Robots have learned to grab and move objects with ease

In 2020, restrictions due to the pandemic have made online shopping more popular than ever. However, the rapidly growing demand leads to delays in shipment of goods and dangerous situations in the warehouse. Scientists have created new AI software that improves the skills of robots to quickly grip and move objects smoothly. Soon it will help workers in the warehouse.

Automating warehouse tasks can be challenging. Many actions that are natural for humans are actually quite challenging for robots. For example, deciding where and how to get different types of objects. It is also important to further coordinate the movements of the shoulders, arms, and wrists, which are necessary to move each of them from one place to another. In addition, the movement of robots is sharper – this increases the risk of damage to both objects and robots.

“Warehouses are still mostly manned because it is still very difficult for robots to reliably grip many different objects,” explains Ken Goldberg, senior author of the study. – On an automotive assembly line, the same movement is repeated over and over, so it can be automated. But in the warehouse, all orders are different.”

In earlier work, Goldberg and UC Berkeley researcher Jeffrey Ichnowski created a grasp-optimized motion planner. However, the engineers failed to make them smooth. Although the software parameters were adjusted to create smoother movements, these calculations took an average of about half an hour.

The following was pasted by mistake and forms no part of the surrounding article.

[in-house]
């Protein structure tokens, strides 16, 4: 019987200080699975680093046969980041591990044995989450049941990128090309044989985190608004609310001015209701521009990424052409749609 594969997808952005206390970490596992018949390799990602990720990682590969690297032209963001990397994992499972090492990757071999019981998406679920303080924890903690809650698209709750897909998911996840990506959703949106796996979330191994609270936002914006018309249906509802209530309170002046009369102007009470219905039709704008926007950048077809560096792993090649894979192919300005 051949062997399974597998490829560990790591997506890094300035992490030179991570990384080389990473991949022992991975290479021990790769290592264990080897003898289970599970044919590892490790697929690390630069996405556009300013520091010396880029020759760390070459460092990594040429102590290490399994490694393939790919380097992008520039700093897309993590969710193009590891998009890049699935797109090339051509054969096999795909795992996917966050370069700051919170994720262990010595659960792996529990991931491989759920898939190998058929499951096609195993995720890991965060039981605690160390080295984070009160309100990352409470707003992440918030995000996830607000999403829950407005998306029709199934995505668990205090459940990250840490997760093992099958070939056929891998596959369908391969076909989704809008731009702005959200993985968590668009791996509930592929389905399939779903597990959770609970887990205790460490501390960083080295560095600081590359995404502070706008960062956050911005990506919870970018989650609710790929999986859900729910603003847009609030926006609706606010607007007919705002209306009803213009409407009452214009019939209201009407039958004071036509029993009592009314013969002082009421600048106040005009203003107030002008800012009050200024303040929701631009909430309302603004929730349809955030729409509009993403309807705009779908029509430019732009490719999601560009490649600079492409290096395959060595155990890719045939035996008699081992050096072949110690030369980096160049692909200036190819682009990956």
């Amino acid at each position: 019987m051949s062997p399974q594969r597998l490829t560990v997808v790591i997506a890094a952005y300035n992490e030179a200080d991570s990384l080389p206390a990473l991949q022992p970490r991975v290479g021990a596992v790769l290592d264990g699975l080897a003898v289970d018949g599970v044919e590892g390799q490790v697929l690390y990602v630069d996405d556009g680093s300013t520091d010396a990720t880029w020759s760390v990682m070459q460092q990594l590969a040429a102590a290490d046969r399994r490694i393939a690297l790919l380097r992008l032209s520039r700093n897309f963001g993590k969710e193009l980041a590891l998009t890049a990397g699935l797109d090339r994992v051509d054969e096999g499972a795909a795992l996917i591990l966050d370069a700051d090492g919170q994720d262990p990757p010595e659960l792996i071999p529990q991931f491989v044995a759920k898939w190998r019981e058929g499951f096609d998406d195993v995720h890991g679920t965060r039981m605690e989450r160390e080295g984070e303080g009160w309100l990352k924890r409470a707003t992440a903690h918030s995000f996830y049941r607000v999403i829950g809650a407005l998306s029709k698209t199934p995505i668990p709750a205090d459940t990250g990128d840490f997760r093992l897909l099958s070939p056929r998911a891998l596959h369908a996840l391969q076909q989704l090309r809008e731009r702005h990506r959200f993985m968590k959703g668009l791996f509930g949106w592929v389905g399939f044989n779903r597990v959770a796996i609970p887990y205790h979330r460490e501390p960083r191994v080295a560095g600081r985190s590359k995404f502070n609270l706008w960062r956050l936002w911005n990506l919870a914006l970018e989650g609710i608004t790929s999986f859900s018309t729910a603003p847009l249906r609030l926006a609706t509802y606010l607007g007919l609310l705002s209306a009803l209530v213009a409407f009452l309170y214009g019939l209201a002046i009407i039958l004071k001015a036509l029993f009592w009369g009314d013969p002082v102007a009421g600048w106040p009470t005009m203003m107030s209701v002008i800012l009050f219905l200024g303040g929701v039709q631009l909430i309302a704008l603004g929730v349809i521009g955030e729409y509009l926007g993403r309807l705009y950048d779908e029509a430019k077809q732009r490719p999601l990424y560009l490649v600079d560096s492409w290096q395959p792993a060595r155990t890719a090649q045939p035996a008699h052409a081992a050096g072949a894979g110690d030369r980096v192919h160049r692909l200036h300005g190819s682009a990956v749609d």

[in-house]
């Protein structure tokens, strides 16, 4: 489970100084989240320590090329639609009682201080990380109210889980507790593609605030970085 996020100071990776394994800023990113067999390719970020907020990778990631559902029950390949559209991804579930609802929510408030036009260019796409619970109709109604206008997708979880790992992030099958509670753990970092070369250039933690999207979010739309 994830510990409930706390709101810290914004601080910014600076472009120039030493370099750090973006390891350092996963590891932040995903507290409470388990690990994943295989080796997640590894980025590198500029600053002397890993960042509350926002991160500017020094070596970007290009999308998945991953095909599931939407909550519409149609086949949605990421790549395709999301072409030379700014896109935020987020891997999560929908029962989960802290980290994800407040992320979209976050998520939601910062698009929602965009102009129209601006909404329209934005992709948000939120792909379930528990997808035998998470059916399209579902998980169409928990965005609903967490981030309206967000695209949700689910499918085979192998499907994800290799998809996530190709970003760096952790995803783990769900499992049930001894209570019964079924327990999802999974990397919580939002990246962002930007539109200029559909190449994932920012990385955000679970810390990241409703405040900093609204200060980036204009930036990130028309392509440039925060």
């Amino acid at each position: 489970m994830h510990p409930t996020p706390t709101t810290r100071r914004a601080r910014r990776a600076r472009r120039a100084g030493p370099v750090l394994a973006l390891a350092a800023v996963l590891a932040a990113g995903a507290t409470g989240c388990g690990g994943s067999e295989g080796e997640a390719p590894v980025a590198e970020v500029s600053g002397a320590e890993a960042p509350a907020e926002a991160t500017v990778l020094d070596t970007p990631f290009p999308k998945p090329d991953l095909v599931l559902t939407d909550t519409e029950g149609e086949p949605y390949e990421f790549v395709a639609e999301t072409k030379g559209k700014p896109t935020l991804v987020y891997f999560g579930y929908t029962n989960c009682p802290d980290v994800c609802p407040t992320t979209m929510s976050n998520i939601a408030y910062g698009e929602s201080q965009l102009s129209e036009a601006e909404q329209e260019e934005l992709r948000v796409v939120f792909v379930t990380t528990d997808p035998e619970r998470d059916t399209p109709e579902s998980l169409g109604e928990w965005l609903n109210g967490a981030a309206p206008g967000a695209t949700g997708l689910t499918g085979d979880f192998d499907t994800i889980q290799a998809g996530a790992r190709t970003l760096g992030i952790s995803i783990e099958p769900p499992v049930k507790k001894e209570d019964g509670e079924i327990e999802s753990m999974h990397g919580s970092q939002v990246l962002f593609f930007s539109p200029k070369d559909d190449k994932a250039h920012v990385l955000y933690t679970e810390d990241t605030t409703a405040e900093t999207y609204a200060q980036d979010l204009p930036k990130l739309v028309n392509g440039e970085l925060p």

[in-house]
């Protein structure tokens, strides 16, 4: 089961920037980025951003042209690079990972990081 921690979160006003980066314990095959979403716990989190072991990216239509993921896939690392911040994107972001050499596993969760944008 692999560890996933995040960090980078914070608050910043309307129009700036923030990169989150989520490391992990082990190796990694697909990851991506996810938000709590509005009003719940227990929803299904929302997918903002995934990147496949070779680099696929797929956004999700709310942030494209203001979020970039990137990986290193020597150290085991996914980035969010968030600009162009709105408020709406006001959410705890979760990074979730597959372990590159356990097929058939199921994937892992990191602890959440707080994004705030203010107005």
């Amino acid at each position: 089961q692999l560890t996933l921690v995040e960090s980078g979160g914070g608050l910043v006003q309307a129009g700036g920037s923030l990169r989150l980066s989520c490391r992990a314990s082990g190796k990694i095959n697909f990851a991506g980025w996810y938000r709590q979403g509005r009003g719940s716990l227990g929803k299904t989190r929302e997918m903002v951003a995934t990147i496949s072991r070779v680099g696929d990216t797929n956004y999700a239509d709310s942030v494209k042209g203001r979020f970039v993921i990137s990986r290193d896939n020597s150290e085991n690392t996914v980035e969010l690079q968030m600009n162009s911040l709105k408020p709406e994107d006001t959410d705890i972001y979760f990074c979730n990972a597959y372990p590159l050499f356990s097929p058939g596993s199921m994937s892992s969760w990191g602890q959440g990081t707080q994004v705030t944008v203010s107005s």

In a new study, Goldberg and Ichnowski collaborated with UC Berkeley graduate student Yahav Avigal and student Vishal Satish to dramatically speed up the computation time of the motion planner by integrating a neural network with deep learning.

Neural networks allow a robot to learn by example. Later, the robot can often generalize similar objects and movements. However, these approximations are not always accurate enough. Goldberg and Ichnowski found that the approximation generated by the neural network can then be optimized using a dedicated scheduler. By combining a neural network with a motion planner, the team reduced the average computation time from 29 seconds to 80 milliseconds.

The study authors are confident that thanks to this and other advances, robots will soon be able to help warehouse workers. “This is a great new opportunity for robots to support humans,” concludes Goldberg.

Author: John Kessler
Graduated From the Massachusetts Institute of Technology. Previously, worked in various little-known media. Currently is an expert, editor and developer of Free News.
Function: Director